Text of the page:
Three different culture media were employed: M1- medium based on oatmeal extract 2% w/v was prepared by cooking oatmeal in distilled water for approximately 10 minutes followed by filtration. After, this solution was supplemented with 10 g.L-1 D-glucose and 0.1 g.L-1 DL-lysine solution. M2 - similar to M1 medium based on oatmeal extract 2% w/v, supplemented with 10 g.L-1 D-glucose solution and 1.8 g.L-1 DL-lysine solution. M3 - Czapek medium with the addition of 1.8 g.L-1 of DL-lysine. All media were sterilised at 121ºC, 15 psi for 15 min.


Spore suspensions were prepared from previously sporulated cultures on oatmeal agar slopes by vigorous vortexing in sterile water. Inoculums, of approximately 107 spores.mL-1 counted in a Neubauer camera, were aseptically added to each Erlenmeyer flask containing sterile medium. Thus, fermentations were carried out in shaken flasks (250 mL) at 26ºC and 200 rpm for 10 days.

Biomass determination

The biomass was determined by dry mass analysis. Fermented medium samples were filtered through pre-weighed filter paper (Whatman No.1) and the harvested biomass was washed twice with distilled water and then dried until constant weight at 65ºC and 8 kPa in a vacuum oven GST-920 model (SUPRILAB, Brazil).

Glucose assay

The glucose concentration was measured at 500 nm, using a spectrophotometer model 4800 (Hach Company, USA), according to the glucose oxidase method using a quantitative Glucose Enzyme Color Reagent kit from Bio Diagnóstica (Curitiba, PR, Brazil).

Identification and alkaloid concentration quantification

The alkaloid determination was carried out by Electrospray ionization mass espectrometric (ESI-MS) analysis in a positive mode using a Q-TOF mass spectrometer (Micromass, Manchester, UK). The general conditions were established according to Moller et al. (16): source temperature at 80ºC, capillary voltage of 3 kV and cone voltage of 40 V. For detection and alkaloid quantification a standard curve was prepared adding 0.5 mL of formic acid and methanol solution (1:1 v/v) to the standard swainsonine solution (500 mL) to yield 0.1% as the final concentration whose solution was conveniently diluted. The fermented medium samples were prepared by similar form and the ESI(+)-MS analysis was carried out by direct infusion with a flow rate of 10 mLmin-1 using a syringe pump (Harvard apparatus). Mass spectra was acquired and accumulated over 60 s and scanned over 50 to 800 m/z range. The ion of interest was judged by visual inspection and compared with the standard and then ESI-MS/MS was performed to acquire its mass spectrum and verify the alcaloide production.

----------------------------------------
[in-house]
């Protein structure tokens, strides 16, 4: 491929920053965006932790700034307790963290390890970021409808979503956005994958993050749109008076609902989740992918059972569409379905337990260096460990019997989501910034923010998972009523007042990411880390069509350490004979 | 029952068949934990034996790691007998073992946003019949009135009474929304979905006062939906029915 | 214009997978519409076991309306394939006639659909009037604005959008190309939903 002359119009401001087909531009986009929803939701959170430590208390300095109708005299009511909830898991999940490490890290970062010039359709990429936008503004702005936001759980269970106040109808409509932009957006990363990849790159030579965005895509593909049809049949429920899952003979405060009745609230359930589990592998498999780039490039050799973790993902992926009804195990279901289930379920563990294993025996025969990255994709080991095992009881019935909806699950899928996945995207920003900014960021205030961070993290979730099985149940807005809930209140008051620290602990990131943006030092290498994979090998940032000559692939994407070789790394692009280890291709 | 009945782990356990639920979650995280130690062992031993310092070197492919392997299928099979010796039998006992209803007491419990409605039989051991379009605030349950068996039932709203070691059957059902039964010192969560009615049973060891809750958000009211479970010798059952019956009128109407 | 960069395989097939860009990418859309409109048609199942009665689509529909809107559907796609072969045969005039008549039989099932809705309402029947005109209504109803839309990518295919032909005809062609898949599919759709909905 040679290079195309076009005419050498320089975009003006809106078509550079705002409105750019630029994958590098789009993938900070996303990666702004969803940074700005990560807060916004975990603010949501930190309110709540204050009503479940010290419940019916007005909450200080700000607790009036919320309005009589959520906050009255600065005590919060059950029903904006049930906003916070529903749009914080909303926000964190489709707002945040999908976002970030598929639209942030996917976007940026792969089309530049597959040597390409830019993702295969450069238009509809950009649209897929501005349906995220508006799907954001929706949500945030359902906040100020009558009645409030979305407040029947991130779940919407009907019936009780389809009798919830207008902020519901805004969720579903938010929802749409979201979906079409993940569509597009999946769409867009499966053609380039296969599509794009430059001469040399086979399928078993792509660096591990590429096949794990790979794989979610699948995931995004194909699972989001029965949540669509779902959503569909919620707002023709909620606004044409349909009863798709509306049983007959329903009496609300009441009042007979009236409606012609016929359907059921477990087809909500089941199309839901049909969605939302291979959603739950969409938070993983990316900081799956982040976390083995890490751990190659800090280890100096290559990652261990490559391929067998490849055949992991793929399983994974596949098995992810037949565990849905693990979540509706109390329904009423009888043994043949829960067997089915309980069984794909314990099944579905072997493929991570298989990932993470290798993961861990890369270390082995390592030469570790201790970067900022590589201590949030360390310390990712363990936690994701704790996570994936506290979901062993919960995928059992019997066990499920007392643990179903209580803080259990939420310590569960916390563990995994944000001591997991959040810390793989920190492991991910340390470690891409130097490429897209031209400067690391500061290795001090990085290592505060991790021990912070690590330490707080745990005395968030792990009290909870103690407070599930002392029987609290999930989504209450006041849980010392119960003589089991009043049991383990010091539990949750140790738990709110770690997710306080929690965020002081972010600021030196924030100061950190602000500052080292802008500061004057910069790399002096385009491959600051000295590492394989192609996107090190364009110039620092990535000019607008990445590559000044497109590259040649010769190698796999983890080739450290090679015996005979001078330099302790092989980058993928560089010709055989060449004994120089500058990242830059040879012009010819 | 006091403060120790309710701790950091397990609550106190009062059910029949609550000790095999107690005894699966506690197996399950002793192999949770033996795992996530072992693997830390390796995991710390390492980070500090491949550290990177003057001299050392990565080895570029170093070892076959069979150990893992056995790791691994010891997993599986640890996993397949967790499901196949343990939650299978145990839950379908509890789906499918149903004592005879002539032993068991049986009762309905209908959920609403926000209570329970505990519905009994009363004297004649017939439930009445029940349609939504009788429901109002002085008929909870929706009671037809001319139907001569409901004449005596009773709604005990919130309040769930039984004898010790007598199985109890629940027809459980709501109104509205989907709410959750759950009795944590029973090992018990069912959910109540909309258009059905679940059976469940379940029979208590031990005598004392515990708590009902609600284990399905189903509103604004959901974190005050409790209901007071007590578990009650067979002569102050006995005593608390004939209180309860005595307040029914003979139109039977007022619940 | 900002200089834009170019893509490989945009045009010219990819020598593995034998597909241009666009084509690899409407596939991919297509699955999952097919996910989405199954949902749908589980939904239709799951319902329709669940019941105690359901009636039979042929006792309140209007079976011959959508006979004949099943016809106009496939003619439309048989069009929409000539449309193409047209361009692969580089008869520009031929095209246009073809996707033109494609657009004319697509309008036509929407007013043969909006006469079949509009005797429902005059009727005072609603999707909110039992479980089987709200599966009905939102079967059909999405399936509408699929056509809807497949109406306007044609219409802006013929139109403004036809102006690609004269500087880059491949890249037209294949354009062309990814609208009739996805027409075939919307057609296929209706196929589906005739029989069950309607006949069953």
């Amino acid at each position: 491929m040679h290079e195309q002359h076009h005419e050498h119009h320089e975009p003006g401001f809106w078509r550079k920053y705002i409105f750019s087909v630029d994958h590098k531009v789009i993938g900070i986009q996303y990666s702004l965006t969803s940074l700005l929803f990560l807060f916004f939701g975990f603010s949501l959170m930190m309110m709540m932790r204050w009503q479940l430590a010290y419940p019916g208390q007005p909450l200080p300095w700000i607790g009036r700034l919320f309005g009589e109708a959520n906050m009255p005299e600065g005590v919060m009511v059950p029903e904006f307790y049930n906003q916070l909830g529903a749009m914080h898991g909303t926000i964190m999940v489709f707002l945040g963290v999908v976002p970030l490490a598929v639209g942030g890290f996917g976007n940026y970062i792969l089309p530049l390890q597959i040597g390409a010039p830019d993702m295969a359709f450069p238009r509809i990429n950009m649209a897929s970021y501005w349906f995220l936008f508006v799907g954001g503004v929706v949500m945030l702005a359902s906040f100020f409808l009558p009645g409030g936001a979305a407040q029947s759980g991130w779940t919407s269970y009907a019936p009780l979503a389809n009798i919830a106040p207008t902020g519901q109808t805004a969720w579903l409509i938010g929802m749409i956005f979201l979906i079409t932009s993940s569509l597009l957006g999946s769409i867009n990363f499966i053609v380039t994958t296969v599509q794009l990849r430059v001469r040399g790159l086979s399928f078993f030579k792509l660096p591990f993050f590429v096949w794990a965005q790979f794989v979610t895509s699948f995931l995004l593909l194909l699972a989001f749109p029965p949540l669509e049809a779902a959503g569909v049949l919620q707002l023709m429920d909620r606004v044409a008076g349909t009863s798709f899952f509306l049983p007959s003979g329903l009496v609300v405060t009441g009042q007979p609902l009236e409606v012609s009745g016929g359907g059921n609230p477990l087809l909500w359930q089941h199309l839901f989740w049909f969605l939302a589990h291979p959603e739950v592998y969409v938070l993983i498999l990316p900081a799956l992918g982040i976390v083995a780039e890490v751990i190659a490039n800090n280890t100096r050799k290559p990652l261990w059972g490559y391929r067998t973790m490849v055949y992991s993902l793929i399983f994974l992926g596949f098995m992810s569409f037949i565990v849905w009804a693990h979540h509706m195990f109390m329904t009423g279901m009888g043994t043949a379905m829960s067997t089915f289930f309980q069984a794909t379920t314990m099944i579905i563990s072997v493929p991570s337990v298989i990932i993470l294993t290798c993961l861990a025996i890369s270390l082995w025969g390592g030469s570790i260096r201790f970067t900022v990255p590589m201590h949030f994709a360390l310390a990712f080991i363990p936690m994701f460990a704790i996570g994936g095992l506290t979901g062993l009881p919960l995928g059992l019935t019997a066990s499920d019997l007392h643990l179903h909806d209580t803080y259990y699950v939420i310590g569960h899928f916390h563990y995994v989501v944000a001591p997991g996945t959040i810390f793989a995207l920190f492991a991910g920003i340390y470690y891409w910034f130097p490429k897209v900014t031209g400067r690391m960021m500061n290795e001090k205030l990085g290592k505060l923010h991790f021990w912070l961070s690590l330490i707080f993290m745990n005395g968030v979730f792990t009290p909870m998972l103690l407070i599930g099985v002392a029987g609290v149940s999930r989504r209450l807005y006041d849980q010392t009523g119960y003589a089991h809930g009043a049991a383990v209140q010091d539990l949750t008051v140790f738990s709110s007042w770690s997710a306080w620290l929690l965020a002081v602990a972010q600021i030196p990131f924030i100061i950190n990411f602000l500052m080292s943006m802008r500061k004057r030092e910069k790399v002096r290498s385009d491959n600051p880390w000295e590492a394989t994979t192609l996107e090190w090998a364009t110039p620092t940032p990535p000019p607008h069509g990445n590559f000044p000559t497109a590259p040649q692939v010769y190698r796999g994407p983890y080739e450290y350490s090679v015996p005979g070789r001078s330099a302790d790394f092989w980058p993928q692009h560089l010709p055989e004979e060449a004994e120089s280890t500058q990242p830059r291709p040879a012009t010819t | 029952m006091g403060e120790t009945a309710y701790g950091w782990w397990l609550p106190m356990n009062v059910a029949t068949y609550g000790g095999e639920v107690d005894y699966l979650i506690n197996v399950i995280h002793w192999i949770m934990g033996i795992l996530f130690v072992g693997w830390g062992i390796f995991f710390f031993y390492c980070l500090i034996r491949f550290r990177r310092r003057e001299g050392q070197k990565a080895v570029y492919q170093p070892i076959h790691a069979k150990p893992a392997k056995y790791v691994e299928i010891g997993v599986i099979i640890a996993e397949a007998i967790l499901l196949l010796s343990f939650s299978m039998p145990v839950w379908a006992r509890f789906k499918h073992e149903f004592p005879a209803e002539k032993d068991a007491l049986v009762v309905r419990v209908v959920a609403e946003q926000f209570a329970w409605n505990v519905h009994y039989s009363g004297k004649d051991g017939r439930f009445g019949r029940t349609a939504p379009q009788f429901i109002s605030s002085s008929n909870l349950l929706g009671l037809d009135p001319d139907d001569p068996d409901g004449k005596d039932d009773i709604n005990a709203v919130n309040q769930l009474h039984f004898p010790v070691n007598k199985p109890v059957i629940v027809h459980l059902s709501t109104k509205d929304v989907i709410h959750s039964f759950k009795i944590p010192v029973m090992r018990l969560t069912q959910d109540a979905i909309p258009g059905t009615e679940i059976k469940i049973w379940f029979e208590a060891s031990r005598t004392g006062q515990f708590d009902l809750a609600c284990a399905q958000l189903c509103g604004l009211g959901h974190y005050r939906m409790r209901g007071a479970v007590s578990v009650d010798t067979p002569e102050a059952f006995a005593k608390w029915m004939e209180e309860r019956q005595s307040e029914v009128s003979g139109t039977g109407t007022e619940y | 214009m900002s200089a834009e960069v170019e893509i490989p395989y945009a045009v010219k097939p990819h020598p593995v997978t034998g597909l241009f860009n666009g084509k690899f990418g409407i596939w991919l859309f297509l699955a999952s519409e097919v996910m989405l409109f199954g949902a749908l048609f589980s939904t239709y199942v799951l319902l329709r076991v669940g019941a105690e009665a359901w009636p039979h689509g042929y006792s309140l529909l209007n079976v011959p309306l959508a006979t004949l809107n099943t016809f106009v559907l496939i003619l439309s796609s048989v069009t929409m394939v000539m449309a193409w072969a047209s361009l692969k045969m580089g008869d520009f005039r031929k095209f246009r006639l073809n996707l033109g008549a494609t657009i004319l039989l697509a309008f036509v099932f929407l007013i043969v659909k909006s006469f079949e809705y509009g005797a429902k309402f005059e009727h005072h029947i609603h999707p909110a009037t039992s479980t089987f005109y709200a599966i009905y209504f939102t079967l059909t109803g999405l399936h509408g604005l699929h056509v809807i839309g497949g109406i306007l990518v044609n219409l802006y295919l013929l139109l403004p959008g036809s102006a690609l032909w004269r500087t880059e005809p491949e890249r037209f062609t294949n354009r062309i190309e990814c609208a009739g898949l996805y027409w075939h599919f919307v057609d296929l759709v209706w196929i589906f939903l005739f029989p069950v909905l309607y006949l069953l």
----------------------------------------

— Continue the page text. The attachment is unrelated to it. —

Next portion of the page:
The fermented media at the end process were filtrated at vacuum, centrifuged at 2000'g in an EPPENDORF refrigerated centrifuge (model 5804R) and the supernatants were analyzed for determination produced alkaloid by ESI-MS. Previously, the standard swainsonine sample was examined by ESI(+)-MS yielded a intense protonated molecular ion ([M+H]+) as the most abundant ionization product, as is shown in the Fig. 2A, at m/z 174 which is characteristic of this molecule. After, direct infusion of fermented culture medium under ESI(+)-MS yielded spectra with a number of ions between 50 to 800 m/z scanned range shown as illustrative way for fermented culture by 3935 strain in the Fig. 2B and 2C. Nevertheless, similarly to the standard analysis the mass spectrum shows an protonated molecular ion at m/z 174, suggesting the tryhydroxylated alkaloid swainsonine presence, although numerous other peak occur in the ESI-MS analysis, possibly corresponding to other metabolites, residual culture medium and several extracellular compounds excreted by cell and consequently present in the sample analysis. Then, ESI-MS/MS was performed by mass selecting of ion at m/z 174 (Fig. 2B and 2C) and its spectra, correspondents to the are shown, for the standard and fermented culture by 3935 strain, in Fig. 3A to 3C. The resulting MS/MS product ion spectra exhibited successive losses of 18 a.m.u, suggesting losses of hydroxyl groups as water corresponding to the ions m/z 156, 138 and 120, respectively, which allowed to confirm the swainsonine alkaloid production. Although a large number of compounds are present in fermented culture medium, fluctuation in the relative intensities of the signal ions was not found by direct infusion of the samples. In addition, with this technique derivatization is avoided and the extended analysis time used in gas chromatographic e.g. is drastically reduced.

ESI(+)-MS was performed by direct infusions to determine the produced alkaloid, according to the standard curve attained for several concentration values of standard alkaloid. In this context, the produced alkaloid for all experiment are shown in the Fig. 4 together with the formed biomass, concentration glucose and pH. As observed, four strains produced the indolizidine alkaloid, M. anisopliae 3935, PL57 e PL43 and M. flavoviride CG291. However, the highest alkaloid concentration, approximately, 6.0 mg.L-1 was attained when oatmeal extract supplemented with 1.8 g.L-1 DL-lysine (M2 medium) was used in the M. anisopliae 3935 culture. This culture medium was also the most favorable for the alkaloid production by PL57 and PL43 strains. When lysine and glucose were not used or when a low lysine concentration was used in the culture medium, extracellular alkaloid production was not detected. Therefore, we verified that lysine was a precursor for alkaloid production. On the other hand, the alkaloid biosynthetic pathway, which proceeds by lysine catabolism via Saccharopine, has been investigate by Harris (3) and Sim and Perry (15), but has not been completely explained.